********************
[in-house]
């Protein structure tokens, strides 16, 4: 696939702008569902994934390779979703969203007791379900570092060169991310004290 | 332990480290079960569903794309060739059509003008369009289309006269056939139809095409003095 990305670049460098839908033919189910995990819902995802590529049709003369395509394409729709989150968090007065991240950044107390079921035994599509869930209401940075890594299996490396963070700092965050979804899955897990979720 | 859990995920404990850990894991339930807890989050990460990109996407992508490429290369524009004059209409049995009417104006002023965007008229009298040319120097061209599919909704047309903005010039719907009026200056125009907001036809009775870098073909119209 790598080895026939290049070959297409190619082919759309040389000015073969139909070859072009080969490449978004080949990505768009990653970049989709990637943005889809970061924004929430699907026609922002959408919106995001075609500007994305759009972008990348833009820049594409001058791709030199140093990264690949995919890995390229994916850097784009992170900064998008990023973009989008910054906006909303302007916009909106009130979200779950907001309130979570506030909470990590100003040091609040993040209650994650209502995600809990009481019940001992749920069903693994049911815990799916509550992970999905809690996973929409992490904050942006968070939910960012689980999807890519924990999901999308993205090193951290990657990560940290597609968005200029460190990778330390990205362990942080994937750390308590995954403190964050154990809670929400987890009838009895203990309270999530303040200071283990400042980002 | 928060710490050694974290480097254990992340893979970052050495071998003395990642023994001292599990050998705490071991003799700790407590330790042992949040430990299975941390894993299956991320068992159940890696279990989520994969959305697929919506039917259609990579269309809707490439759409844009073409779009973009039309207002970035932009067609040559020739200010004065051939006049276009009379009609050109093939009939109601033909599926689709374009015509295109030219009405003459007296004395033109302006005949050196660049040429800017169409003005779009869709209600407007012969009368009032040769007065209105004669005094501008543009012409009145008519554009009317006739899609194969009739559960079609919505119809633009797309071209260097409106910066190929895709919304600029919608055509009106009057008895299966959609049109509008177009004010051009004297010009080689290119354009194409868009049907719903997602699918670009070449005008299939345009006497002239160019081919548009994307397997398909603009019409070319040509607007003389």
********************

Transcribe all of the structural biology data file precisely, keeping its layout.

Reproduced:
[in-house]
């Protein structure tokens, strides 16, 4: 696939702008569902994934390779979703969203007791379900570092060169991310004290 | 332990480290079960569903794309060739059509003008369009289309006269056939139809095409003095 990305670049460098839908033919189910995990819902995802590529049709003369395509394409729709989150968090007065991240950044107390079921035994599509869930209401940075890594299996490396963070700092965050979804899955897990979720 | 859990995920404990850990894991339930807890989050990460990109996407992508490429290369524009004059209409049995009417104006002023965007008229009298040319120097061209599919909704047309903005010039719907009026200056125009907001036809009775870098073909119209 790598080895026939290049070959297409190619082919759309040389000015073969139909070859072009080969490449978004080949990505768009990653970049989709990637943005889809970061924004929430699907026609922002959408919106995001075609500007994305759009972008990348833009820049594409001058791709030199140093990264690949995919890995390229994916850097784009992170900064998008990023973009989008910054906006909303302007916009909106009130979200779950907001309130979570506030909470990590100003040091609040993040209650994650209502995600809990009481019940001992749920069903693994049911815990799916509550992970999905809690996973929409992490904050942006968070939910960012689980999807890519924990999901999308993205090193951290990657990560940290597609968005200029460190990778330390990205362990942080994937750390308590995954403190964050154990809670929400987890009838009895203990309270999530303040200071283990400042980002 | 928060710490050694974290480097254990992340893979970052050495071998003395990642023994001292599990050998705490071991003799700790407590330790042992949040430990299975941390894993299956991320068992159940890696279990989520994969959305697929919506039917259609990579269309809707490439759409844009073409779009973009039309207002970035932009067609040559020739200010004065051939006049276009009379009609050109093939009939109601033909599926689709374009015509295109030219009405003459007296004395033109302006005949050196660049040429800017169409003005779009869709209600407007012969009368009032040769007065209105004669005094501008543009012409009145008519554009009317006739899609194969009739559960079609919505119809633009797309071209260097409106910066190929895709919304600029919608055509009106009057008895299966959609049109509008177009004010051009004297010009080689290119354009194409868009049907719903997602699918670009070449005008299939345009006497002239160019081919548009994307397997398909603009019409070319040509607007003389």